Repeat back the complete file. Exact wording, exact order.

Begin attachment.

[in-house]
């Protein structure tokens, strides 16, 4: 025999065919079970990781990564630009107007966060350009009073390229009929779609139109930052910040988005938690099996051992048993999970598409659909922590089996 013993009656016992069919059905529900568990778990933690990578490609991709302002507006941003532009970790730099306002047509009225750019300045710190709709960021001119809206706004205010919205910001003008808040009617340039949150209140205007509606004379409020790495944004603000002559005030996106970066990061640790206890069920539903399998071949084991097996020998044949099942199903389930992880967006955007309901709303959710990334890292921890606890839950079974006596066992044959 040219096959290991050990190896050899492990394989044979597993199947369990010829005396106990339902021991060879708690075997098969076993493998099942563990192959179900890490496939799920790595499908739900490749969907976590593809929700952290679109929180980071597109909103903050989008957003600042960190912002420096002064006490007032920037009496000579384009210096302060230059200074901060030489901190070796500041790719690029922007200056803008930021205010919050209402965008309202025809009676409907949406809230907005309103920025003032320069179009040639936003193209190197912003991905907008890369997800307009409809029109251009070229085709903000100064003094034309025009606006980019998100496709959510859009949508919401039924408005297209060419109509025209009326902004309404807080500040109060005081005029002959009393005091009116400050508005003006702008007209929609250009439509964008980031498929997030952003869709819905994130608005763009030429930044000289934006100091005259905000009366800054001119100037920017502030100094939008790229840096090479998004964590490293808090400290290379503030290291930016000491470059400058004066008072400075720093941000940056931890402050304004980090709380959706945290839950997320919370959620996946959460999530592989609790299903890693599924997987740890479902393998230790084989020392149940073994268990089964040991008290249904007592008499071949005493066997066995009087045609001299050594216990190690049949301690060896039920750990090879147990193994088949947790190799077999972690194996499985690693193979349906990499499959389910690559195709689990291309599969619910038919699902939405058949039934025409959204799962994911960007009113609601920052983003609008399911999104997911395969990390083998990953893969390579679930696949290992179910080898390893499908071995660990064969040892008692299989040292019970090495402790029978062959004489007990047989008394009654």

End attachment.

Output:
[in-house]
């Protein structure tokens, strides 16, 4: 025999065919079970990781990564630009107007966060350009009073390229009929779609139109930052910040988005938690099996051992048993999970598409659909922590089996 013993009656016992069919059905529900568990778990933690990578490609991709302002507006941003532009970790730099306002047509009225750019300045710190709709960021001119809206706004205010919205910001003008808040009617340039949150209140205007509606004379409020790495944004603000002559005030996106970066990061640790206890069920539903399998071949084991097996020998044949099942199903389930992880967006955007309901709303959710990334890292921890606890839950079974006596066992044959 040219096959290991050990190896050899492990394989044979597993199947369990010829005396106990339902021991060879708690075997098969076993493998099942563990192959179900890490496939799920790595499908739900490749969907976590593809929700952290679109929180980071597109909103903050989008957003600042960190912002420096002064006490007032920037009496000579384009210096302060230059200074901060030489901190070796500041790719690029922007200056803008930021205010919050209402965008309202025809009676409907949406809230907005309103920025003032320069179009040639936003193209190197912003991905907008890369997800307009409809029109251009070229085709903000100064003094034309025009606006980019998100496709959510859009949508919401039924408005297209060419109509025209009326902004309404807080500040109060005081005029002959009393005091009116400050508005003006702008007209929609250009439509964008980031498929997030952003869709819905994130608005763009030429930044000289934006100091005259905000009366800054001119100037920017502030100094939008790229840096090479998004964590490293808090400290290379503030290291930016000491470059400058004066008072400075720093941000940056931890402050304004980090709380959706945290839950997320919370959620996946959460999530592989609790299903890693599924997987740890479902393998230790084989020392149940073994268990089964040991008290249904007592008499071949005493066997066995009087045609001299050594216990190690049949301690060896039920750990090879147990193994088949947790190799077999972690194996499985690693193979349906990499499959389910690559195709689990291309599969619910038919699902939405058949039934025409959204799962994911960007009113609601920052983003609008399911999104997911395969990390083998990953893969390579679930696949290992179910080898390893499908071995660990064969040892008692299989040292019970090495402790029978062959004489007990047989008394009654």